The specific gravities of oil samples are calculated from the ratio of the weight of oil to the weight of water. The flow time of water and oil samples were measured and recorded when the oils reached the lower and upper marks on the viscometer. The viscosity of oils was determined using the equation below. Measurement of Total acid number TAN in the study was done using the procedure specified by [ 23 ].

About 10 g of lubricating oil was dissolved in a mixture of toluene and 2-propanol solution with a small amount of water. The dissolved solution was then titrated with 0. The collected oil samples were allowed to settle at room temperature for 24 h and dehydrated to remove solid particle constituents and the water added to the oil during combustion.

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Solvent extraction treatment was then carried out on the oil samples using composite solvent of butanol and n- Hexane, potassium hydroxide KOH and activated charcoal. The mixture was then allowed to settle in a separation flask for 24 h. Figure 1 b shows oil adsorption process with activated charcoal. The heated mixture was then left for 2 h to allow gravity settling. It was then filtered with a filter paper to recover base oil from adsorbent mixture. Figure 2 a,b show the used and reclaimed oils respectively. Physical properties kinematic viscosity, specific gravity, flash point and pour point of the recycled oils E1, E2 and E3 were obtained using the same test methods explained above.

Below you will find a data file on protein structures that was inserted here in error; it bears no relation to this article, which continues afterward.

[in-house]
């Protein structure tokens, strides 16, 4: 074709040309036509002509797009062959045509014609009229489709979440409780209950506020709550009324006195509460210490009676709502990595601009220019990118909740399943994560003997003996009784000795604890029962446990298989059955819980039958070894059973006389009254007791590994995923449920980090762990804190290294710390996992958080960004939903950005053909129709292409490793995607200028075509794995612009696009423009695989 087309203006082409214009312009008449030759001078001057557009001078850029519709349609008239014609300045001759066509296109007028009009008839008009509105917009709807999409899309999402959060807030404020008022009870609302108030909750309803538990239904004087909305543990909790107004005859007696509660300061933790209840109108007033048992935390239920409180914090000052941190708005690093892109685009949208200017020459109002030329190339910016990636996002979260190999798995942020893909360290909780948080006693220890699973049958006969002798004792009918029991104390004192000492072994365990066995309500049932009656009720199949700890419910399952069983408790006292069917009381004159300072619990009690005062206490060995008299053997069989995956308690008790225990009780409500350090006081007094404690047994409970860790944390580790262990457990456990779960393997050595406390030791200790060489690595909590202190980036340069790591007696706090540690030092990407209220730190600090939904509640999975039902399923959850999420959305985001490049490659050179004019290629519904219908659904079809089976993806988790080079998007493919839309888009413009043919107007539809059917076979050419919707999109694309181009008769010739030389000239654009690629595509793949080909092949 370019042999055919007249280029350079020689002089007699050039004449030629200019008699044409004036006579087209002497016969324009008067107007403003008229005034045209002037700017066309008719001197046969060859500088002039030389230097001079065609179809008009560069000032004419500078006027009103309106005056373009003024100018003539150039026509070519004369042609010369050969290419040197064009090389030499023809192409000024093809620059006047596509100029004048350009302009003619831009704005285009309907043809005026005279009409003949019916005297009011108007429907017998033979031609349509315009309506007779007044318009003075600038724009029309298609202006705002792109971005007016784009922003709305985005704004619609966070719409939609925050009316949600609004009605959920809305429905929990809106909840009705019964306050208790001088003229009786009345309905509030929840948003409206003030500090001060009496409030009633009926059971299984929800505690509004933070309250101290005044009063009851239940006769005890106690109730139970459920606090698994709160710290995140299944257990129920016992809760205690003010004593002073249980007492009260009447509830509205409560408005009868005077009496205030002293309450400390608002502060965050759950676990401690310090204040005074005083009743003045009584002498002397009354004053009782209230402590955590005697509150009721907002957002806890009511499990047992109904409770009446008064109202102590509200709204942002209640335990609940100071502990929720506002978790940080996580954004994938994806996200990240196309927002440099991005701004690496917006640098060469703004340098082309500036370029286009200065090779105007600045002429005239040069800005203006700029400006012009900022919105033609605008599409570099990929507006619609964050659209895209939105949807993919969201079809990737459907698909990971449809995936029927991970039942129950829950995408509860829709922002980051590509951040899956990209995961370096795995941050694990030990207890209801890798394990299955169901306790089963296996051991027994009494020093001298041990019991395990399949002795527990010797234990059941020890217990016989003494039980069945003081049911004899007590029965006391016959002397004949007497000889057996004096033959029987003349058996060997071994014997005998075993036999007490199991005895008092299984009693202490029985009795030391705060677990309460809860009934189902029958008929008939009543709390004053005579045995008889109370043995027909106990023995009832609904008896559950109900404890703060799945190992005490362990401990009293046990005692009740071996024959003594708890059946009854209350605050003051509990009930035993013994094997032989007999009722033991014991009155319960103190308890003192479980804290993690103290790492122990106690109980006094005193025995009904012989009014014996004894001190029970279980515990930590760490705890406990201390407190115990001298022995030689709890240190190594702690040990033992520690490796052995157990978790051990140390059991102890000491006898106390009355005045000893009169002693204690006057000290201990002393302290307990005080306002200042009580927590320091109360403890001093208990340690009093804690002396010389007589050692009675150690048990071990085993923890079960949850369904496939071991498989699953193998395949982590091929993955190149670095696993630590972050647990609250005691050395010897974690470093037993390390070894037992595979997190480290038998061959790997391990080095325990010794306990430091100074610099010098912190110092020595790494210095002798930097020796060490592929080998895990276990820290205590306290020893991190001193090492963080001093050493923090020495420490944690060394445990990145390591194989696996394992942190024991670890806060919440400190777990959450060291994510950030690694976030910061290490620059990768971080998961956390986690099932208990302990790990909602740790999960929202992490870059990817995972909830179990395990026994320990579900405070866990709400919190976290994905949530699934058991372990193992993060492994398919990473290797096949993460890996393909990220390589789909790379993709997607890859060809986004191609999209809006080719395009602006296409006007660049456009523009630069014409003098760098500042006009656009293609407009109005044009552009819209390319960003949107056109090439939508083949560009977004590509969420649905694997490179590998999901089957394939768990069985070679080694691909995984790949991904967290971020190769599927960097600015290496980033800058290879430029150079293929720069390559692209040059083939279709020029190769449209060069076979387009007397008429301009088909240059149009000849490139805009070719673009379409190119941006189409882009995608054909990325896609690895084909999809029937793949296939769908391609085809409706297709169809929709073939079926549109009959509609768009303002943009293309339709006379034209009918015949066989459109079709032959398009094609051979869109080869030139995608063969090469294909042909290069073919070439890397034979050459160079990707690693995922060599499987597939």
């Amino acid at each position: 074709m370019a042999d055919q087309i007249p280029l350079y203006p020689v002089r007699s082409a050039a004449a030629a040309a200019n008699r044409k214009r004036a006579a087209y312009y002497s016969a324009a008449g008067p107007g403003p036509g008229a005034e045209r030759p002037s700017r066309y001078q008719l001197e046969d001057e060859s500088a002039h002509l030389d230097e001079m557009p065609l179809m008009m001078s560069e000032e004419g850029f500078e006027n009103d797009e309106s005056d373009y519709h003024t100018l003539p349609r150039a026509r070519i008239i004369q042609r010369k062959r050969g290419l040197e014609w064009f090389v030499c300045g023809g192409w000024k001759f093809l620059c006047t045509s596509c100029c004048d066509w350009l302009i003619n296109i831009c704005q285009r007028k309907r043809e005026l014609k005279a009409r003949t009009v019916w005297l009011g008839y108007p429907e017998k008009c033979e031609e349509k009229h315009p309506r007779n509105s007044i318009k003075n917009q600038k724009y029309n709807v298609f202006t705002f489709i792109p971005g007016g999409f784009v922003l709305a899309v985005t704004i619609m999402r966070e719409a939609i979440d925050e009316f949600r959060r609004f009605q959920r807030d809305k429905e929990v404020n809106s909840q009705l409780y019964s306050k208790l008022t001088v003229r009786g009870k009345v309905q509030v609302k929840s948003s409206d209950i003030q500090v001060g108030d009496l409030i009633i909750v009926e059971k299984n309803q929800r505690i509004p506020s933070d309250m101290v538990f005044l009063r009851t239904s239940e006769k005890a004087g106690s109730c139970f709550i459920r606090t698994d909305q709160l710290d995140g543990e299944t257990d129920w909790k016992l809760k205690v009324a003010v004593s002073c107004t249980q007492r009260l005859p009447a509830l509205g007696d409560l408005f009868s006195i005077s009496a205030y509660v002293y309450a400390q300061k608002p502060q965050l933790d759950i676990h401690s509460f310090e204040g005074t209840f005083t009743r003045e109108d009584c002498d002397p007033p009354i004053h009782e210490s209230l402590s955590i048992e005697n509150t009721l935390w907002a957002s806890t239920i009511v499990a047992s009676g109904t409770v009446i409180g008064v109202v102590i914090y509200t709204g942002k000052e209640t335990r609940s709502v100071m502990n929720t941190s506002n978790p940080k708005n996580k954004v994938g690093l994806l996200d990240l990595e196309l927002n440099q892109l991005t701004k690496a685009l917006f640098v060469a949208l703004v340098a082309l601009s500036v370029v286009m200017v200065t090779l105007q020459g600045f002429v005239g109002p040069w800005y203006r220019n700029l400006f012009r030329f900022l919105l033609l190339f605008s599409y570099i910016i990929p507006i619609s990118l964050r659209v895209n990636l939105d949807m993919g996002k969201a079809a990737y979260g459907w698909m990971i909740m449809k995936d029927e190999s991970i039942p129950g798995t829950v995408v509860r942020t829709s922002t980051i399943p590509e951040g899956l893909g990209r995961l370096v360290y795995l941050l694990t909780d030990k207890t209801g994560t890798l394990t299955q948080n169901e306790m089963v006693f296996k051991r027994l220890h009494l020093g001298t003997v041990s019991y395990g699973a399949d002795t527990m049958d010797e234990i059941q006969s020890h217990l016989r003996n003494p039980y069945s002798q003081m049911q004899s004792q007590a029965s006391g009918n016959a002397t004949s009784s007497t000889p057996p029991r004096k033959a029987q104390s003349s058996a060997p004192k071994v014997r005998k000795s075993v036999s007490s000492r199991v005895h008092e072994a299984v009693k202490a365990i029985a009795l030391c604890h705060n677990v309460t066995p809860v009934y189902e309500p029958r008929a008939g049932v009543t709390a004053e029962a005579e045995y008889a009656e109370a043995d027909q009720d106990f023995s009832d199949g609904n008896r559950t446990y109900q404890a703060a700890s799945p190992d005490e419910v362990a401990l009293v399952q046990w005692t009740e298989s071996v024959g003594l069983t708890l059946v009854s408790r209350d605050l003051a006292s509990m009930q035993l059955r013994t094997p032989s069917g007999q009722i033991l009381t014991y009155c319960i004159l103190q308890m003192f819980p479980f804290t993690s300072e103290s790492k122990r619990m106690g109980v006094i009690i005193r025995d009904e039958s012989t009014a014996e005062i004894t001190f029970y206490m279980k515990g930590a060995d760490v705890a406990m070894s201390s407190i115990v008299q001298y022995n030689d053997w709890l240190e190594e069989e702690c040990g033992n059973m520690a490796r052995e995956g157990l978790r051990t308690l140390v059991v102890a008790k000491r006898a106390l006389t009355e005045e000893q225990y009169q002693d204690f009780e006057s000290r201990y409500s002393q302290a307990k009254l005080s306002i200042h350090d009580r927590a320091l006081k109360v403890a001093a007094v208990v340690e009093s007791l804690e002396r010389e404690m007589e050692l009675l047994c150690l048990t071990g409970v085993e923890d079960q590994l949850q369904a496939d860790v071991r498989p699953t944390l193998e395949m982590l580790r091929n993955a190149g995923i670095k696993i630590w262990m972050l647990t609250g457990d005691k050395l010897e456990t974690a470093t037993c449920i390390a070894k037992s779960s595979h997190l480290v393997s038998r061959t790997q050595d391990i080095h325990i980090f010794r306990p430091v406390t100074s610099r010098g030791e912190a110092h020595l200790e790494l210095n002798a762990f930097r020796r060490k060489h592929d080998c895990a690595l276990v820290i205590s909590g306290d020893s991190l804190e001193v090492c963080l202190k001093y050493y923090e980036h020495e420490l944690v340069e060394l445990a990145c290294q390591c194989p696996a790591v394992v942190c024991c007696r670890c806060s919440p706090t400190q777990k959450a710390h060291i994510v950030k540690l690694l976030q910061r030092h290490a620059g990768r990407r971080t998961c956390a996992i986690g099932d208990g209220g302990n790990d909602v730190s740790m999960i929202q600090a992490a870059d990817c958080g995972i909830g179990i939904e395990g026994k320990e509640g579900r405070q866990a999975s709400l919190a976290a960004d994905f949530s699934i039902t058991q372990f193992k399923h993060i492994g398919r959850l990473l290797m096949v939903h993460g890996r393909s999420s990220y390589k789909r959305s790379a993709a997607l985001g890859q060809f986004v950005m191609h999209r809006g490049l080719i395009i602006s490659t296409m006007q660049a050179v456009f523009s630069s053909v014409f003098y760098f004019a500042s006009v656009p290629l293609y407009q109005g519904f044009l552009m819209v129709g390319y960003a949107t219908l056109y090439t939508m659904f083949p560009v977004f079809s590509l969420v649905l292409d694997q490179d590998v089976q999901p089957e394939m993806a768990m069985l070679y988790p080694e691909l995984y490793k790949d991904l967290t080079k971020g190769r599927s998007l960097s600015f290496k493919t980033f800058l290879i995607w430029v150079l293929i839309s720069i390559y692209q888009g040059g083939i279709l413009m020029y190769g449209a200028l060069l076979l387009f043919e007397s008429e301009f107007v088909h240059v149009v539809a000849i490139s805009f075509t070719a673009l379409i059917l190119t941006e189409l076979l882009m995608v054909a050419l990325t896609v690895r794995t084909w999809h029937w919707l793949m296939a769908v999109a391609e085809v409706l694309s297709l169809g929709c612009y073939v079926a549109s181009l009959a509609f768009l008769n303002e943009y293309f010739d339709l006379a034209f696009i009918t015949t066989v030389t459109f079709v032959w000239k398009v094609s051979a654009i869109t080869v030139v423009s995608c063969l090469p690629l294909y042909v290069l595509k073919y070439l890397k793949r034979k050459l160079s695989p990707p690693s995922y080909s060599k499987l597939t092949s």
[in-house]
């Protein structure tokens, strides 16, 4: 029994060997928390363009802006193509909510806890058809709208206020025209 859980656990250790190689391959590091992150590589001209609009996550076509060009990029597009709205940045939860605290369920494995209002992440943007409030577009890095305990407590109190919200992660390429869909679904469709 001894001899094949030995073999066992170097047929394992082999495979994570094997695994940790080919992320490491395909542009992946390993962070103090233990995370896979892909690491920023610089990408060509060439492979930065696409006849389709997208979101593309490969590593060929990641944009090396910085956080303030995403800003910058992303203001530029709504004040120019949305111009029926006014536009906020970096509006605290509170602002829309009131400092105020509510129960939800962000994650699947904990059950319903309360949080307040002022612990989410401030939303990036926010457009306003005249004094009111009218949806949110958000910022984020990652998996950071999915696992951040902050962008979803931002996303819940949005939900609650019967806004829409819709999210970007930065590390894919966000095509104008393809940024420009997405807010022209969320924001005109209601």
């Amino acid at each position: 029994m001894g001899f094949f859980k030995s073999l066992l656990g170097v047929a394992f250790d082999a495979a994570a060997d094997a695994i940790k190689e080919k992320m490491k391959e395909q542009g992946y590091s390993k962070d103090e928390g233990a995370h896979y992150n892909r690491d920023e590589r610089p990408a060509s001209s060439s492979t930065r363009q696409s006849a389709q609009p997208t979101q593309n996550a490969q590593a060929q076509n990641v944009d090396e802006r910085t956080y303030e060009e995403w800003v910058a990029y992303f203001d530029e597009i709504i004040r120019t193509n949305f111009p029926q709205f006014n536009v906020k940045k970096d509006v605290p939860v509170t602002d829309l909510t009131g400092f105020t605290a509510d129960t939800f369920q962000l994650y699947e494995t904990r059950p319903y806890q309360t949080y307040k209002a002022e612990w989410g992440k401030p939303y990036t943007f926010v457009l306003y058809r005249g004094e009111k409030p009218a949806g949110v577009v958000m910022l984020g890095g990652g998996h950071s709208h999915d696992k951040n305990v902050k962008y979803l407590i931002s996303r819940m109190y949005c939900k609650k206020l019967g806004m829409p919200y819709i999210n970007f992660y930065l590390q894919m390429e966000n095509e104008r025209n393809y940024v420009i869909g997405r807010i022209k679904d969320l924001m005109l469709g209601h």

These properties were compared with the Society of Automotive Engineers SAE standard properties for lubricating oils to determine the suitability of the recovered oils for re-use. Table 2 shows the physical properties obtained for the used engine oil samples E1, E2 and E3. At room temperature, the used oil was dark liquid Plate 3a. In comparison with the specification of lube oil for SAE20, 30 and 40, the specific gravity of the used oil is higher indicating the presence of contaminants in the oil, thus rendering it ineffective.

Viscosity of the used lubricating oil below the standard specification for lube oil renders it unfit for recycling. However, viscosity values of the used engine oils under study can be improved significantly. As also expected, the flash points of the used oils are lower to the value of the virgin oils due to contamination or dilution of the lubricating oils by unburned fuel. The pour point of the used oil is however higher than the values obtained for the virgin oils.

Table 3 shows the physical properties obtained for reclaimed oils from the three oil samples.